Two Canadian brothers and their companies, charged by the Federal Trade Commission in 2003 with deceptively telling elderly U.S. consumers they had won the Australian or other foreign lotteries, have been barred from similar illegal conduct in the future.
Bruce George Alexander Ironside and Stephen Albert Ironside have settled the Commission’s allegations that their companies’ cross-border pitches – which required up-front payments before any “winnings” would be delivered – violated the FTC Act and the Telemarketing Sales Rule (TSR). The orders have been entered by the U.S. District Court in Seattle. Last year, a default judgment was entered against their companies, which did business as Newport Group and West Star. The two brothers have also signed plea agreements resulting from criminal charges brought by the U.S. Attorney in Los Angeles based on the same conduct.
The FTC’s complaint against the Newport Group defendants was filed in October 2003. According to the Commission, the Ironsides’ companies called primarily elderly U.S. consumers, telling them that they had won millions of dollars in the Australian or other foreign lottery. They then told consumers that to collect their “winnings,” they had to pay Newport Group or West Star a certain amount, often described as processing fees, duties, or taxes. In other instances, the defendants told consumers they were part of a very small group of people eligible for a drawing or group of drawings, and that they were therefore likely to win a large sum of money if they first paid participation, registration, or entry fees. At times, the defendants allegedly called the same consumers several times to persuade them to send in multiple payments to cover additional “fees.”
Consumers who paid the fees – which ranged from $500 to more than $35,000 – received an “Entry Confirmation Certificate.” The FTC alleged that most consumers received nothing more from the defendants, with only a small number of consumers getting any of their supposed “winnings.” Based on these alleged activities, the FTC charged the defendants with violatingSection 5 of the FTC Act and the TSR. Specifically, the complaint alleged that they falsely represented that consumers were likely to win large cash awards if they purchased lottery tickets – or paid other money – to the defendants. In addition, the defendants allegedly failed to disclose to consumers that the sale and trafficking in foreign lotteries is a crime in the United States. Finally, the complaint alleged that through their misrepresentations – which were made via telemarketing – the defendants violated the TSR.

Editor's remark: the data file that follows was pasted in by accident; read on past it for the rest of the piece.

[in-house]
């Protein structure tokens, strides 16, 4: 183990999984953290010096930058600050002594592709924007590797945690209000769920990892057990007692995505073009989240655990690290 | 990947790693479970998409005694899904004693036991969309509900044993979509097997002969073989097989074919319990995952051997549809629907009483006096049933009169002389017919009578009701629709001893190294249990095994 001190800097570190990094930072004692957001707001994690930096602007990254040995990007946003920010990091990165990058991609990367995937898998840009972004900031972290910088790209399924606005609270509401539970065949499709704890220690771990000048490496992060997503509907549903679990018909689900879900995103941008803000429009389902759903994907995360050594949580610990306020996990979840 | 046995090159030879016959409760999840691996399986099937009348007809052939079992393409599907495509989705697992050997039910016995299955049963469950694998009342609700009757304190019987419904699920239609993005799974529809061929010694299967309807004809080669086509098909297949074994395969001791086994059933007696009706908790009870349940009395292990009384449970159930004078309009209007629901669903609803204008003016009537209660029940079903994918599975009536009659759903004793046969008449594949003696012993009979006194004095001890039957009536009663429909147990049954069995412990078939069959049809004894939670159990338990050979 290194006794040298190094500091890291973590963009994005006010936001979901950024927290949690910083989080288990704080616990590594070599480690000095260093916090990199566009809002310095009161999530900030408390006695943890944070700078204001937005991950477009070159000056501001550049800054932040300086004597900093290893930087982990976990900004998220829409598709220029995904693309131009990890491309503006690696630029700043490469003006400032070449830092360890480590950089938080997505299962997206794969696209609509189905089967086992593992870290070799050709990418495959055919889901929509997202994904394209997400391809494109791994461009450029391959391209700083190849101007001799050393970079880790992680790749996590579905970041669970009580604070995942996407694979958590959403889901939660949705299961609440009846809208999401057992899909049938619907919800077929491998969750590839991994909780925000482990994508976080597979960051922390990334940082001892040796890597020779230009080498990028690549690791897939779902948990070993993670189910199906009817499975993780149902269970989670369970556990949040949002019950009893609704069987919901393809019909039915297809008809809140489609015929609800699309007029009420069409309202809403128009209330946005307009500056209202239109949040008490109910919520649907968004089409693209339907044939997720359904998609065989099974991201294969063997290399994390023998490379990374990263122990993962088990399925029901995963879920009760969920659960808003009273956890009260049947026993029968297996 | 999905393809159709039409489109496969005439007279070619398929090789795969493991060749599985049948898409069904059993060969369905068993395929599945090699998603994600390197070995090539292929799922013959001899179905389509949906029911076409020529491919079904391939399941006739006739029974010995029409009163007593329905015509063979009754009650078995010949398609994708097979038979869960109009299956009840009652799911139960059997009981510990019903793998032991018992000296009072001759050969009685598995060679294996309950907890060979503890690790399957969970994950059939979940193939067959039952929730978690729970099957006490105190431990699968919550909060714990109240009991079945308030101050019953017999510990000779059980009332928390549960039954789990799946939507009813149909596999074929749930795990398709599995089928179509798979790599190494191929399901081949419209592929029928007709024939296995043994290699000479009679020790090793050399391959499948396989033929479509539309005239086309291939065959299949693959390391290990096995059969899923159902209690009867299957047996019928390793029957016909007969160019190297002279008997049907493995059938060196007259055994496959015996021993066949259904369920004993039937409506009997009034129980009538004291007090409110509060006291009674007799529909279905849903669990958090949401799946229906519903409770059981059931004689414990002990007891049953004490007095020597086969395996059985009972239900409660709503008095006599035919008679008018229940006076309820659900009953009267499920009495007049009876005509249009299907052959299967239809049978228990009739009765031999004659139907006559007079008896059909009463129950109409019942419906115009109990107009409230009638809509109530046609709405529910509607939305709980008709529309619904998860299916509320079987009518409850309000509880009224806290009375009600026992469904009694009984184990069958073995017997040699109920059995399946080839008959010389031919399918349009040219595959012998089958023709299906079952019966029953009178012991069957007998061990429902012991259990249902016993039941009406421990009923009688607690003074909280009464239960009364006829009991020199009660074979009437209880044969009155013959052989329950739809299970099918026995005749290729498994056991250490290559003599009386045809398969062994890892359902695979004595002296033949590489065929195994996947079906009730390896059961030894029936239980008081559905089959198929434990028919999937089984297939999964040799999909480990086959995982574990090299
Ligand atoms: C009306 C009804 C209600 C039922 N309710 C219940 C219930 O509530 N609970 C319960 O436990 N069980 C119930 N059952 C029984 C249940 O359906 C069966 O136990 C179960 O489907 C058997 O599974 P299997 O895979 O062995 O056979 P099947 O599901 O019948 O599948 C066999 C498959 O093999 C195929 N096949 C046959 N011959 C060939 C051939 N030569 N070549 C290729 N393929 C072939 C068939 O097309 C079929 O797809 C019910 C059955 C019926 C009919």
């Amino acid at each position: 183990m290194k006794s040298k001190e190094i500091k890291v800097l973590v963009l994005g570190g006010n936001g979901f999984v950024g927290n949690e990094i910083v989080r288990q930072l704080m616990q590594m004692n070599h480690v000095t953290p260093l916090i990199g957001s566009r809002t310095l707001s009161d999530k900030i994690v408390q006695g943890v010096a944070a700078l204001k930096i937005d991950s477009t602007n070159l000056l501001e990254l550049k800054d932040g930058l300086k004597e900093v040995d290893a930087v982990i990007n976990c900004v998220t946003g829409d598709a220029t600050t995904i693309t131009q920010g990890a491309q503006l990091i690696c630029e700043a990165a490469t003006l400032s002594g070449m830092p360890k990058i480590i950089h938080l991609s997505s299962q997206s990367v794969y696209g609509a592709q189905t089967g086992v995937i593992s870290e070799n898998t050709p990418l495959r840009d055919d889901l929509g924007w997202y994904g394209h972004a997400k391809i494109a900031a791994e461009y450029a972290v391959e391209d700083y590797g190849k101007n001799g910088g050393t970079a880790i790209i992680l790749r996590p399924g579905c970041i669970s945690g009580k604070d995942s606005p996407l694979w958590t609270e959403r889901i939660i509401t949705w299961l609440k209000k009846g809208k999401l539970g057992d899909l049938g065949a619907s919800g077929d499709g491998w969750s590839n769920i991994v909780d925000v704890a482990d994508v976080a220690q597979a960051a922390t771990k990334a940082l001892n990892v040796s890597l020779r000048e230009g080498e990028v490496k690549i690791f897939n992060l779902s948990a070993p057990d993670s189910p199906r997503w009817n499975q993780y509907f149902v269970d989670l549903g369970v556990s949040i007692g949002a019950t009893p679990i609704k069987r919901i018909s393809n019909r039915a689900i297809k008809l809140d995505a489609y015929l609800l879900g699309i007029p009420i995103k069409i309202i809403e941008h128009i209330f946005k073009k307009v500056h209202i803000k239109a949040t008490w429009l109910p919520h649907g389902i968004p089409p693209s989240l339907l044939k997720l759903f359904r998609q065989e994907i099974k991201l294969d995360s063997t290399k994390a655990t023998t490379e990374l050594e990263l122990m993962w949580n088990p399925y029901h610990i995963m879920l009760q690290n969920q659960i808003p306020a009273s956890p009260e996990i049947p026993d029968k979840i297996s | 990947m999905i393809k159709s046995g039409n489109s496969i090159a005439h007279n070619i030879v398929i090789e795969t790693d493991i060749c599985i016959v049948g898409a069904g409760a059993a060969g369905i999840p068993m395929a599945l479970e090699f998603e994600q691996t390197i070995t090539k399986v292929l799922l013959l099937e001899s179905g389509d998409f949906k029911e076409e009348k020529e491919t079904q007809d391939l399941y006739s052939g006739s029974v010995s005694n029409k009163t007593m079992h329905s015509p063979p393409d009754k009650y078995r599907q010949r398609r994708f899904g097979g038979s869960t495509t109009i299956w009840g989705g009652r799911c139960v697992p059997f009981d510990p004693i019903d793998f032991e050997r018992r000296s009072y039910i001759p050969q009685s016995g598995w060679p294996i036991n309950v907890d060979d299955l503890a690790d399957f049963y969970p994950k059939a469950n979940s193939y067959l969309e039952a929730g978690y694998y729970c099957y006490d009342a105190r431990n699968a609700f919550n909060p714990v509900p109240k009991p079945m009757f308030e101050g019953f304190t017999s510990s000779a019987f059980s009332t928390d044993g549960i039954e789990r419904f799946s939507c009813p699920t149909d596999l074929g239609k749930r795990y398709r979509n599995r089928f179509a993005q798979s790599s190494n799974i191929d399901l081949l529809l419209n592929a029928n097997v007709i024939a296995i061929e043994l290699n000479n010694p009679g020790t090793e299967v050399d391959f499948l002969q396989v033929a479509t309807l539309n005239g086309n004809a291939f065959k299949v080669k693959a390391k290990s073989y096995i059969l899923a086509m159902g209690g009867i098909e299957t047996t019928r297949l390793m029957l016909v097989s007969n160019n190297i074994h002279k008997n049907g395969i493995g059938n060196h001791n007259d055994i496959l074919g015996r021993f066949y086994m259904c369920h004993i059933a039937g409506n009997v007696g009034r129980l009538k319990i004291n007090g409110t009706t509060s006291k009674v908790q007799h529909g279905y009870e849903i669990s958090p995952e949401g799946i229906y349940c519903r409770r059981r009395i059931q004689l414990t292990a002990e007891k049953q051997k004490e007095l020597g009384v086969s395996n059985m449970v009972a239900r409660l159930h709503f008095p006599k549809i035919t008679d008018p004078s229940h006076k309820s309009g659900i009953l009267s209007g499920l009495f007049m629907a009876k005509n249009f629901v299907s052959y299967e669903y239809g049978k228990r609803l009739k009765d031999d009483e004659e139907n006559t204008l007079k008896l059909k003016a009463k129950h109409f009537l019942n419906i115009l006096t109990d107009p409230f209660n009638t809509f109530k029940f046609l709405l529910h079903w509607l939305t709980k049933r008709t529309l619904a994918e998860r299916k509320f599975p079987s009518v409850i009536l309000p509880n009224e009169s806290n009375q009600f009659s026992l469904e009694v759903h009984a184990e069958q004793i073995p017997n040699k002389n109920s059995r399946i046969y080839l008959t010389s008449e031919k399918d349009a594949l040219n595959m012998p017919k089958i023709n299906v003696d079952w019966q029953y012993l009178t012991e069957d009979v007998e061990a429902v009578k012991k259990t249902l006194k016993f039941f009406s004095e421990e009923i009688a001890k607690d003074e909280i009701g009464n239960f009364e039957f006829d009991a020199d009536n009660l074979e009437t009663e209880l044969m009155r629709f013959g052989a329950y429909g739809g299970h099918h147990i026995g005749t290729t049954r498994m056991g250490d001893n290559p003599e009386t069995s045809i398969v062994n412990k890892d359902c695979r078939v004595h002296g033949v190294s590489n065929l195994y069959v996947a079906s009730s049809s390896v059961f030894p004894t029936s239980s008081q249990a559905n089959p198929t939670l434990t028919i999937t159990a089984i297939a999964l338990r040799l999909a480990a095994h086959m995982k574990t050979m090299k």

The consent orders settle the Commission’s charges against Bruce George Alexander Ironside and his brother, Steven Albert Ironside, both of whom were joint owners and co-directors of the five corporate defendants in this matter. The orders bar them from promoting, offering for sale, or selling tickets or chances, interests, or registrations in any lottery to any U.S. resident, and from violating or assisting others to violate the TSR, including making any false representations to consumers or failing to make material disclosures during sales pitches. The settlements also require Bruce Ironside to pay approximately $88,700 (CAD) and $11,800 (USD) and Stephen Ironside to pay approximately $144,000 (CAD) and $45,700 (USD) to be used for consumer redress. Each also will be subject to a $1.8 million suspended judgment if he is found to have misrepresented his financial condition. The orders also contain standard monitoring and record keeping requirements to ensure compliance with their terms.
The Commission vote approving the issuance of the stipulated final orders was 5-0 in each case. The orders were filed in the U.S. District Court for the Western District of Washington at Seattle and have been signed by the judge.
The investigation leading to the orders was conducted by Project Emptor, a Royal Canadian Mounted Police law enforcement task force that also includes the British Columbia Business Practices and Consumer Protection Authority, Canada’s Competition Bureau, the Federal Bureau of Investigation, the U.S. Attorney’s Office for the Central District of California, and the FTC. In addition to the FTC’s action in this case, Stephen and Bruce Ironside have signed plea agreements in connection with criminal charges brought by the U.S. Attorney’s Office in Los Angeles.
NOTE: Stipulated final judgments are for settlement purposes only and do not constitute an admission by the defendants of a law violation. Stipulated judgments have the force of law when signed by the judge.
Copies of the consent orders in settlement of the court action are available from the FTC’s Web site at http://www.ftc.gov and also from the FTC’s Consumer Response Center, Room 130, 600 Pennsylvania Avenue, N.W., Washington, D.C. 20580. The FTC works for the consumer to prevent fraudulent, deceptive, and unfair business practices in the marketplace and to provide information to help consumers spot, stop, and avoid them. To file a complaint in English or Spanish (bilingual counselors are available to take complaints), or to get free information on any of 150 consumer topics, call toll-free, 1-877-FTC-HELP (1-877-382-4357), or use the complaint form at http://www.ftc.gov. The FTC enters Internet, telemarketing, identity theft, and other fraud-related complaints into Consumer Sentinel, a secure, online database available to hundreds of civil and criminal law enforcement agencies in the U.S. and abroad.
Mitchell J. Katz,
Office of Public Affairs
Mary T. Benfield,
FTC Northwest Region, Seattle
(FTC File No. X040004; Civ. No. C03-3166Z)